“They are the ones who determine what is a very serious cause. They do not even have to go to the courts, because ‘very serious’ is now something subjective. They could take away one, or all, authorizations, such as the one to issue credit cards, and if you use the writ of amparo, they can sanction you, taking away others,” he added.
As a specialist in the matter, he explained that “at this time, a bank can only be liquidated if it falls into an unsustainable financial situation, in such a way that even with additional investment it cannot be recovered or maintained in the system, but if they decide to close a bank, or a stock exchange company, the SIBOIF will appoint a liquidation board, and the bank could pass into the possession of those who they decide.”
When consulted, the senior executive of a company that is governed by these laws, said that it is true that this text grants the power to close banking, financial or stock market companies, but “there are administrative appeals that can be filed. It’s not just like that.”
Additionally, the expert in banking law highlighted that “when article 10, subparagraph 5 of the Superintendency Law states that it will approve “general rules that ensure the lawful origin of capital,” they are assuming to themselves the right to “make illegitimate” money that is clean, but also legalized dirty money or, at least, of suspicious origin.”
With subparagraph ‘f,’ of article 188 (which already was in the original text of the law), “they grant themselves the permission to slander, that is to say that they can make public reprimand, and publish them in a newspaper with wide circulation,” he explained.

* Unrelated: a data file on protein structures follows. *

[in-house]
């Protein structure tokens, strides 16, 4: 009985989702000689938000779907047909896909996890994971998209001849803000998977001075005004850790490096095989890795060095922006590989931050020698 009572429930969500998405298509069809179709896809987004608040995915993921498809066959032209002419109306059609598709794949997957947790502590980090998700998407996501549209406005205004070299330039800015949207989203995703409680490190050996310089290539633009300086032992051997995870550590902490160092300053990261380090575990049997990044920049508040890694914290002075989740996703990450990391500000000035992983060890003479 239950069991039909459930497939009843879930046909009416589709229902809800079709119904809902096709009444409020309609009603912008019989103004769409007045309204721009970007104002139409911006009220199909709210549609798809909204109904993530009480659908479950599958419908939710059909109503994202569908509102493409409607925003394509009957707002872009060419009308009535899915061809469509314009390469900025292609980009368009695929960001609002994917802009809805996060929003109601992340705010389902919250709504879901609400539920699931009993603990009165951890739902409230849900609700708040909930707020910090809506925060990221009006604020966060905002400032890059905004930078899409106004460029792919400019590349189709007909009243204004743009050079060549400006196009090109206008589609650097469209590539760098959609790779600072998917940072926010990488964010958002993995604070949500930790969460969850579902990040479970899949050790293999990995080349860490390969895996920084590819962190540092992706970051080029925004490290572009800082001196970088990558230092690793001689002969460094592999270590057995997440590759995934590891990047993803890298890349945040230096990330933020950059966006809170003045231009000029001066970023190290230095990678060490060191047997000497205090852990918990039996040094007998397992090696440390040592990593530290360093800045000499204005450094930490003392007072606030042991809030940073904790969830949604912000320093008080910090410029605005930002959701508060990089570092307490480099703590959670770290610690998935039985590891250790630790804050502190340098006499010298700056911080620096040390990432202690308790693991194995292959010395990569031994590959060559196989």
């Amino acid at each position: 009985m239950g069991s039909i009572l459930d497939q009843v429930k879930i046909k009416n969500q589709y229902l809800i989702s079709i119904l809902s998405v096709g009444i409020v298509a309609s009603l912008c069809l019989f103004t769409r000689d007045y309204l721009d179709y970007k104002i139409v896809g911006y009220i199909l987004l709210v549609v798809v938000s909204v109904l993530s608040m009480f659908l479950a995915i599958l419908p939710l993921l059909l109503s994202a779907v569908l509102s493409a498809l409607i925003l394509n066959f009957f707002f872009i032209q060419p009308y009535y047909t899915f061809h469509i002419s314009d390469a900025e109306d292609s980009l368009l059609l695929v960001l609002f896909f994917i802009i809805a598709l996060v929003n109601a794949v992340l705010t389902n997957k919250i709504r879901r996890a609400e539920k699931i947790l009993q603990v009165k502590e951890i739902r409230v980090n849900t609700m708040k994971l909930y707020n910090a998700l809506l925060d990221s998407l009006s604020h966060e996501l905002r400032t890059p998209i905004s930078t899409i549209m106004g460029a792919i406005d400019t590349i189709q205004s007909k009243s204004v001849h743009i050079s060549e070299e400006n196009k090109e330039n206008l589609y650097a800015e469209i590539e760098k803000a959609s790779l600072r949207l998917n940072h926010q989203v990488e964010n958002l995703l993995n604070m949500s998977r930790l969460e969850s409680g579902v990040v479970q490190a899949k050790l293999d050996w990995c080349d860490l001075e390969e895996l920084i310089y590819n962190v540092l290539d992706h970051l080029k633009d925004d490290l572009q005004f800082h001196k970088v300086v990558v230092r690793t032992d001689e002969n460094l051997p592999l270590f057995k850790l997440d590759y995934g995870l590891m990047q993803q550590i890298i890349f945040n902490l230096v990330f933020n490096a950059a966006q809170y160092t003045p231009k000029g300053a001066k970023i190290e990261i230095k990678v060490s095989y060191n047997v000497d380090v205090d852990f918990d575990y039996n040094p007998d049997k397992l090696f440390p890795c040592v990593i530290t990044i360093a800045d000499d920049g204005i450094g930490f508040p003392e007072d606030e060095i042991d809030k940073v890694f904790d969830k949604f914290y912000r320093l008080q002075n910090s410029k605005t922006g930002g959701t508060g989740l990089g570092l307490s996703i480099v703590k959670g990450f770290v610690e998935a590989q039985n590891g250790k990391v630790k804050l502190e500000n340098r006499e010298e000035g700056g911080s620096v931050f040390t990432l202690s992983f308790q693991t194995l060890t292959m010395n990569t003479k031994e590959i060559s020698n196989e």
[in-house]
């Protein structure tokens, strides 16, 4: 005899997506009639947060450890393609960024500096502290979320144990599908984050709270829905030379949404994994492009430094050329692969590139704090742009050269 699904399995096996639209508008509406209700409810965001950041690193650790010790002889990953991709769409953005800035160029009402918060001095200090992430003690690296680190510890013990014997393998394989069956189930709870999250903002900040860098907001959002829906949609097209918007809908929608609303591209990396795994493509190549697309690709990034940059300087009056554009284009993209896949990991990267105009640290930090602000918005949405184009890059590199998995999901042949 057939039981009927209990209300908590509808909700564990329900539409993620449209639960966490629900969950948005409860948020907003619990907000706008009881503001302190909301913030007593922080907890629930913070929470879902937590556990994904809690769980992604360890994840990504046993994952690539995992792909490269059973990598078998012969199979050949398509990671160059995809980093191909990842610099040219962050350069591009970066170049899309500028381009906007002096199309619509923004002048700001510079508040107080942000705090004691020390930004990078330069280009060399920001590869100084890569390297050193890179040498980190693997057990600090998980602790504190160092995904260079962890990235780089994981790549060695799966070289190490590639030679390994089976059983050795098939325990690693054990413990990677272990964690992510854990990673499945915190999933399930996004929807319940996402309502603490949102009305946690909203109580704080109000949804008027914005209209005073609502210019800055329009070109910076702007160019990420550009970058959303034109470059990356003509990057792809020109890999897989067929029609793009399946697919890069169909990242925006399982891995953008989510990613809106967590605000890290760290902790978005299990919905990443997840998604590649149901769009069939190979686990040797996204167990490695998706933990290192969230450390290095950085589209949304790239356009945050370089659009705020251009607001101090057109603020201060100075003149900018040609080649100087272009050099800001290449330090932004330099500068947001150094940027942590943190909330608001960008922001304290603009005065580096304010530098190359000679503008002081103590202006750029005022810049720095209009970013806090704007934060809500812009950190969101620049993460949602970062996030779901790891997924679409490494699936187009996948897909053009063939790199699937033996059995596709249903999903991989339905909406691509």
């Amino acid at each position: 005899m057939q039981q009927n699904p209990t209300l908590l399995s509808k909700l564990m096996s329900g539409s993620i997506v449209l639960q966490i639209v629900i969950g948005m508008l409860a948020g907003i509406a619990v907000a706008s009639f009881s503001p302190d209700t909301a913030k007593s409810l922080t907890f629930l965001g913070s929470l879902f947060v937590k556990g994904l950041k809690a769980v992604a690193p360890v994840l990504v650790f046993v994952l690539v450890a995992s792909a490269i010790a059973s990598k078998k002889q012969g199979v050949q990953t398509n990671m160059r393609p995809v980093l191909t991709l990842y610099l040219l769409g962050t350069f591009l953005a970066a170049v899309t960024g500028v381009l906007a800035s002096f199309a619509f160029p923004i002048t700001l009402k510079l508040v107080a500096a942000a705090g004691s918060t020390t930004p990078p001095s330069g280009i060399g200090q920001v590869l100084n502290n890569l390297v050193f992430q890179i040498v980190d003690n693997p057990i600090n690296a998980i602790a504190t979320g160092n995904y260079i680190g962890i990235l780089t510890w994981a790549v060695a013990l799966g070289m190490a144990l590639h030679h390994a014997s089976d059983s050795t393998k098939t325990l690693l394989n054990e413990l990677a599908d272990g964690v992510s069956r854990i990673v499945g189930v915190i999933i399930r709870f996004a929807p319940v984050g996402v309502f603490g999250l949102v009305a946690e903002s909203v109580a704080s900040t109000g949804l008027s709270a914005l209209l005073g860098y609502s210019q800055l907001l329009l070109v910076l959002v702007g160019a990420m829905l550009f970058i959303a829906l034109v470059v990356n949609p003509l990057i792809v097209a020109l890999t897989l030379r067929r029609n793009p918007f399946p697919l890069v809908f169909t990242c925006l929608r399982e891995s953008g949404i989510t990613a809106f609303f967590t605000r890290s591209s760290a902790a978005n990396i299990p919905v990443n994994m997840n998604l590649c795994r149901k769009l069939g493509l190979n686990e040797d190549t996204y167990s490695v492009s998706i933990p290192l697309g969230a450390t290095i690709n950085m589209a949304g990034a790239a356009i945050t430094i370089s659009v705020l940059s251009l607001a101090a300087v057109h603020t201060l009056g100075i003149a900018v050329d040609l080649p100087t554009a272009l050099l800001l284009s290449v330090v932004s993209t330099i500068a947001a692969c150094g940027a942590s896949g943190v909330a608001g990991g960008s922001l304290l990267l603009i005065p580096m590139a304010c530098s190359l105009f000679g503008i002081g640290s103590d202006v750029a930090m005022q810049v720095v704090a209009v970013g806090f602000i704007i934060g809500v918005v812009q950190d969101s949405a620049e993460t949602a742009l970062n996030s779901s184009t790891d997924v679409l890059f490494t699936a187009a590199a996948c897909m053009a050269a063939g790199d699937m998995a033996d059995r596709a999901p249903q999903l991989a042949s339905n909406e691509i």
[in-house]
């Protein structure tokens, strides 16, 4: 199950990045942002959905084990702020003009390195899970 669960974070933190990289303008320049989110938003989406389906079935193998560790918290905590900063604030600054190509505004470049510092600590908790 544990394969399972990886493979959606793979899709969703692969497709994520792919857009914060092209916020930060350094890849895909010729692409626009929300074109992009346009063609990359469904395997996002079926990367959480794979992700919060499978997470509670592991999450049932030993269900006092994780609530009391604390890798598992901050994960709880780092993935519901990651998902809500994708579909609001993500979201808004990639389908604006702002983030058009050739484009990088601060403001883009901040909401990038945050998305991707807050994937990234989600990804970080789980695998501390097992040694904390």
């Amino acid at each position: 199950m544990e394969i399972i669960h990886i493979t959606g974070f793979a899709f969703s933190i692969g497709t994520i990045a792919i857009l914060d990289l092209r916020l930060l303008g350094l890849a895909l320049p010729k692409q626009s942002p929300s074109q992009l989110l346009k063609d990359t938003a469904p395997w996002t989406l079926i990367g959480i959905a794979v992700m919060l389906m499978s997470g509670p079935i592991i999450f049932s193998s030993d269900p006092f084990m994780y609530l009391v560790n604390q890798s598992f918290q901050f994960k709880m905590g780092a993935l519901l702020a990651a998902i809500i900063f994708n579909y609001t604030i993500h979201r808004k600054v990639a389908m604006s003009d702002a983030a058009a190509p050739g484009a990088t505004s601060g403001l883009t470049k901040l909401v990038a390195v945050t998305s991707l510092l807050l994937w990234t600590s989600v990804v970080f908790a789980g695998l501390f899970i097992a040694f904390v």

Finally, he also rejected that the law allows them “to leave any bank without leadership, by appropriating the right to dismiss one or all of the managers of a company that is part of the system.”
The aforementioned executive acknowledged the existence of this almost absolute power, while emphasizing that “this is not new. It already existed as a discretionary power of the Superintendent. What is happening is that now they are extending it to other officials.”
Fine to prevent
According to the text of the reform -and the almost a posteriori defense that deputy Gutierrez made of them-, “the Superintendent will regulate the sanctions in such a way that they effectively and proportionally dissuade the continuation of an unlawful conduct…,” indicates the reformed article 164 of the General Law of Banks.
When trying to justify the reforms to the Capital Markets Law, and the General Law of Banks, the legislator said that the range of applicable fines (until prior to the reform approval) to those who operate in the stock market and who violate the law, is from 5,000 to 47,000 cordobas, which now forces them to increase, considering that “millions of dollars move in that market.”
He also praised the dissuasive factor, necessary “for them to think twice, and even three times, before using a bank to finance terrorism…to finance drug-trafficking…or to finance the proliferation of weapons of mass destruction; that they do not use a stock exchange position to finance this type of activity, which is completely at odds with the law, and affect society as a whole.”
Finally, he said that “to guarantee that the financial system continues to be a tool that will catapult Nicaragua’s economic growth and serve to strengthen and democratize access to credit to all productive sectors of this country, we need to have it sound, solid and reliable.”